Journalists Killed in 2007 - Motive Confirmed: Serge Maheshe
|Publisher||Committee to Protect Journalists|
|Publication Date||January 2008|
|Cite as||Committee to Protect Journalists, Journalists Killed in 2007 - Motive Confirmed: Serge Maheshe, January 2008, available at: http://www.refworld.org/docid/4e64963f23.html [accessed 23 August 2014]|
|Disclaimer||This is not a UNHCR publication. UNHCR is not responsible for, nor does it necessarily endorse, its content. Any views expressed are solely those of the author or publisher and do not necessarily reflect those of UNHCR, the United Nations or its Member States.|
June 13, 2007, in Bukavu, Democratic Republic of the Congo
Maheshe, an editor and reporter for U.N.-sponsored Radio Okapi in the eastern border town of Bukavu, was gunned down as he was preparing to board a U.N vehicle with two friends, according to news reports and CPJ interviews. The gunmen ordered the men to sit on the ground and then shot the journalist several times in the chest and legs.
Maheshe's companions were uninjured.
Radio Okapi reporters at the Bukavu station, 950 miles (1,500 kilometers) east of the capital, Kinshasa, had been frequently threatened for their coverage of clashes between rebel groups, local militia, and government security forces in the region, said Leonard Mulamba, deputy editor-in-chief of the network. In 2004, Maheshe was one of four journalists who received threats after rebel forces led by Laurent Nkunda invaded Bukavu.
Maheshe, 31, married and the father of two, had worked at the station since 2003 and was widely respected. Radio Okapi is a nationwide network of stations set up by the U.N. peacekeeping mission in the Congo and the Switzerland-based Hirondelle Foundation. William L. Swing, the U.N.'s special representative in DRC, condemned the murder and expressed his outrage at the crime.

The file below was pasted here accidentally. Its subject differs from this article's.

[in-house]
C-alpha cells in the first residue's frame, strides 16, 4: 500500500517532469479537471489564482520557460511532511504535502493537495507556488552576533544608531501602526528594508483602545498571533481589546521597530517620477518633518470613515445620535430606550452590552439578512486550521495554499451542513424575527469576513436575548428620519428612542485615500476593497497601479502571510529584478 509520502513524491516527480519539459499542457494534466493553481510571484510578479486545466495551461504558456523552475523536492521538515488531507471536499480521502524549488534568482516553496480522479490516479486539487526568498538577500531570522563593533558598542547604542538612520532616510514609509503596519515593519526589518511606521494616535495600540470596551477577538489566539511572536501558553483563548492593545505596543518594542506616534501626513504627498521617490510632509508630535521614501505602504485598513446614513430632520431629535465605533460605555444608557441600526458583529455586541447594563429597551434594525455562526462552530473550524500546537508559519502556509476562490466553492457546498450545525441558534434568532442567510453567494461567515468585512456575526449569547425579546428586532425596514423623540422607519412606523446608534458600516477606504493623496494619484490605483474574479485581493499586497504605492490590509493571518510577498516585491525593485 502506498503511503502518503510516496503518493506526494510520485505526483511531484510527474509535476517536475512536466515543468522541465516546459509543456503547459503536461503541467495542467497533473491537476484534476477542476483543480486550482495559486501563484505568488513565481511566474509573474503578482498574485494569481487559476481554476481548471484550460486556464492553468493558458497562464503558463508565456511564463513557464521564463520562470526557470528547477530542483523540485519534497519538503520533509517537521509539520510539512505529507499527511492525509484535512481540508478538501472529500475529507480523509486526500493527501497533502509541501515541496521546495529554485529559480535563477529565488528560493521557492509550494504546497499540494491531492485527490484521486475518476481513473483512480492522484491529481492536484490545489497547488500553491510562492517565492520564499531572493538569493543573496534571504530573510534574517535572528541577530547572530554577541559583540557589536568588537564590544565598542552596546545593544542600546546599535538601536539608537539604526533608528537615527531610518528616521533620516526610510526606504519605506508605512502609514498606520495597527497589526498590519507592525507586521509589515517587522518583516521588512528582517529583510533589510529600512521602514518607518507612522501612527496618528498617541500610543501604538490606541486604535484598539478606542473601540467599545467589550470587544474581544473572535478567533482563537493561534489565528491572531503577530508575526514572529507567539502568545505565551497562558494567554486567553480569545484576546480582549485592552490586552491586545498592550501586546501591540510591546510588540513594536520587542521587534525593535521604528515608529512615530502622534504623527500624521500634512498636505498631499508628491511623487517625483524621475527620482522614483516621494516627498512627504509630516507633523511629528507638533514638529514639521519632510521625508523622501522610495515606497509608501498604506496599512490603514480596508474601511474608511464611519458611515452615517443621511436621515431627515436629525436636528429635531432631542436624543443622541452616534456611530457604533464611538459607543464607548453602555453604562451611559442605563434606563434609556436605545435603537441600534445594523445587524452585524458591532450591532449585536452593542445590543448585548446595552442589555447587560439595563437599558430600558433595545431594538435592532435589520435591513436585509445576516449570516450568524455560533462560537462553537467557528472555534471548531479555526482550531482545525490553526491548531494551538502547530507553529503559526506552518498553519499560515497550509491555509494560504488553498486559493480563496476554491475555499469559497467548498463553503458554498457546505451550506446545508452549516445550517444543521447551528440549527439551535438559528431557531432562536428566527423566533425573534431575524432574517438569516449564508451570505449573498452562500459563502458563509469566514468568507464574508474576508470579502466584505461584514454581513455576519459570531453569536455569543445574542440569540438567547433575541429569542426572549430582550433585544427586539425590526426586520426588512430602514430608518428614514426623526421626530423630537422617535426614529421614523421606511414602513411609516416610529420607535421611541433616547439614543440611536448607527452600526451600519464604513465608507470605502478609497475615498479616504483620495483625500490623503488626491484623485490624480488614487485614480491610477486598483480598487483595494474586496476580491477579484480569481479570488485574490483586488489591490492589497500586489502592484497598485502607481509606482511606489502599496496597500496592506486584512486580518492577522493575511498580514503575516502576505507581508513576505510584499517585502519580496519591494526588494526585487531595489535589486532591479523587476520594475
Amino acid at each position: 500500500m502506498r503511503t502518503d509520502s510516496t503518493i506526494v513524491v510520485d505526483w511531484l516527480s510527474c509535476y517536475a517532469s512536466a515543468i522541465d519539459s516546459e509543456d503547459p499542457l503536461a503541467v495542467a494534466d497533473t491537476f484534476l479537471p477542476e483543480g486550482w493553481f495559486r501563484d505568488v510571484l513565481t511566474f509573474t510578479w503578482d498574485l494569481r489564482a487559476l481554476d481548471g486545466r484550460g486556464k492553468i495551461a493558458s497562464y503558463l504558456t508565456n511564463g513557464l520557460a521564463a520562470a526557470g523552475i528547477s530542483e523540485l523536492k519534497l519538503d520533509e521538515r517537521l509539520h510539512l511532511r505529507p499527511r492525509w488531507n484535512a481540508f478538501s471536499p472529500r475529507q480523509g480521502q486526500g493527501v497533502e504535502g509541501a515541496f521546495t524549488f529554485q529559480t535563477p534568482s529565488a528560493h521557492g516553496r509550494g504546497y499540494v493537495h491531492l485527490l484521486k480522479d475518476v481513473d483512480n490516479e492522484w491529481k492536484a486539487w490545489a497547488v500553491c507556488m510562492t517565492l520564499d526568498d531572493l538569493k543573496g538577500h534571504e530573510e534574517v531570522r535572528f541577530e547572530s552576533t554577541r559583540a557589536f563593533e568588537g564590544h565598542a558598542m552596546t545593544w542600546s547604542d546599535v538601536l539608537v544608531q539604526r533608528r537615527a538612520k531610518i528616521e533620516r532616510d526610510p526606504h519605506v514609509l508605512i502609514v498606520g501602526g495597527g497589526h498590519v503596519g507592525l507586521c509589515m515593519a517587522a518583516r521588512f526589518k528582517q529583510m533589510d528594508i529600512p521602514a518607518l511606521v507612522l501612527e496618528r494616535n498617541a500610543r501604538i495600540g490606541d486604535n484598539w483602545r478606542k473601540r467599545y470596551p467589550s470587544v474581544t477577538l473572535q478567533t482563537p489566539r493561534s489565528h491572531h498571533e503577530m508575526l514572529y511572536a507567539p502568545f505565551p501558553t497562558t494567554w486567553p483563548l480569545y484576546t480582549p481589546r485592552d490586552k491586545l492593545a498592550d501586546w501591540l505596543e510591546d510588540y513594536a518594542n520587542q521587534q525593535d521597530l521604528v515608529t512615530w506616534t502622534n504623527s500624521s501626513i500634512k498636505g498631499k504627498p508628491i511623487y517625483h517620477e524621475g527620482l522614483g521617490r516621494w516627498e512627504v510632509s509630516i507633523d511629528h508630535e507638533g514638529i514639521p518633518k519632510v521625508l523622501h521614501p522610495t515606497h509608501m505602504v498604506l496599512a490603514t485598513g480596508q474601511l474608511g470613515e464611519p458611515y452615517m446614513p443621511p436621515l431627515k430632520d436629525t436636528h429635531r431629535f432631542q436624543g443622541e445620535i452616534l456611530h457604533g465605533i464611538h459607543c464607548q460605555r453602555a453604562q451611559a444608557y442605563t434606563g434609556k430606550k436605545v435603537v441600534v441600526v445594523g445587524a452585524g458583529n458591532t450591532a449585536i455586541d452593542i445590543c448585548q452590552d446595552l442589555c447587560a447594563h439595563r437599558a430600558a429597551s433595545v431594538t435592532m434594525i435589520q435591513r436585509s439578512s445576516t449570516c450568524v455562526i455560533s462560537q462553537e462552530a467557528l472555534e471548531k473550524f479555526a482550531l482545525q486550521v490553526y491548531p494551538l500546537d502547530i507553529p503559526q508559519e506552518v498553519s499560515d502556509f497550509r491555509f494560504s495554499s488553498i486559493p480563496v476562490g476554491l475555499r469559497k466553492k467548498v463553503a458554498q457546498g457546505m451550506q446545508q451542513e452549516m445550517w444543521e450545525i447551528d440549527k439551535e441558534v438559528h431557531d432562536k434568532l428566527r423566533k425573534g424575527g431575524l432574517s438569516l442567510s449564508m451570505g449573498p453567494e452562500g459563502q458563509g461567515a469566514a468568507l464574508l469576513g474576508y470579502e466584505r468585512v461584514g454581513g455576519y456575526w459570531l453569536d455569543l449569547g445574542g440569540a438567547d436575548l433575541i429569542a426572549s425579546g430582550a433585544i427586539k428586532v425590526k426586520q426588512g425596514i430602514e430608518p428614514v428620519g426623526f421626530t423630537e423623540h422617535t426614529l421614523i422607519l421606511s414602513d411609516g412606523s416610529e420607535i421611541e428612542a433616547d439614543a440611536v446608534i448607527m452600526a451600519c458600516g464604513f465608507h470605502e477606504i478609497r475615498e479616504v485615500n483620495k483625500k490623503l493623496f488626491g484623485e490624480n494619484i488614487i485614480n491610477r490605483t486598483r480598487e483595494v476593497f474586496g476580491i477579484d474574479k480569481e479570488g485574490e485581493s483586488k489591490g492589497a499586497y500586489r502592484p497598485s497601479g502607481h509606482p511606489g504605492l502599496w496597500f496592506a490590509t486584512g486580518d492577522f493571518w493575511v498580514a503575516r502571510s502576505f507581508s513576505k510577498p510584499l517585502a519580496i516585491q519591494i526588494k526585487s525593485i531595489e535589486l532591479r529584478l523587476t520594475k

Authorities arrested suspects and brought them to trial, but court proceedings were widely criticized as flawed and biased.
An initial trial in August 2007 resulted in the convictions of four men, including Maheshe's two companions. The trial was marred by allegations of irregularities, including charges of inadequate forensic investigation and the prosecution's sudden abandonment of theories implicating two soldiers as the shooters. An appeal led to a retrial.
In a retrial that concluded in May 2008, a military tribunal convicted three defendants – Freddy Bisimwa, Mastakila Rwezangabo, and Patient Bisimwa Sikitu – and sentenced them to death. The trial failed to establish a motive for the crime, according to news reports and local journalists.
The tribunal overturned the convictions of Maheshe's companions, Alain Mulimbi and Serge Muhima, according to news reports. The companions were originally convicted on conspiracy charges based on statements from the accused gunmen. In a September 2007 letter from prison, the accused gunmen retracted their accusations and said they leveled the claims at the behest of two military judges.
The retrial was criticized by the U.N. mission in DRC for "many and serious violations of the basic rights to a fair trial," such as the presumption of innocence and the proper handling of evidence, according to CPJ research. There were reports of death threats against journalists, observers, and lawyers at the retrial, according to local and international media.
|Job:||Broadcast Reporter, Editor|
|Local or Foreign:||Local|
|Type of Death:||Murder|
|Suspected Source of Fire:||Unknown Fire|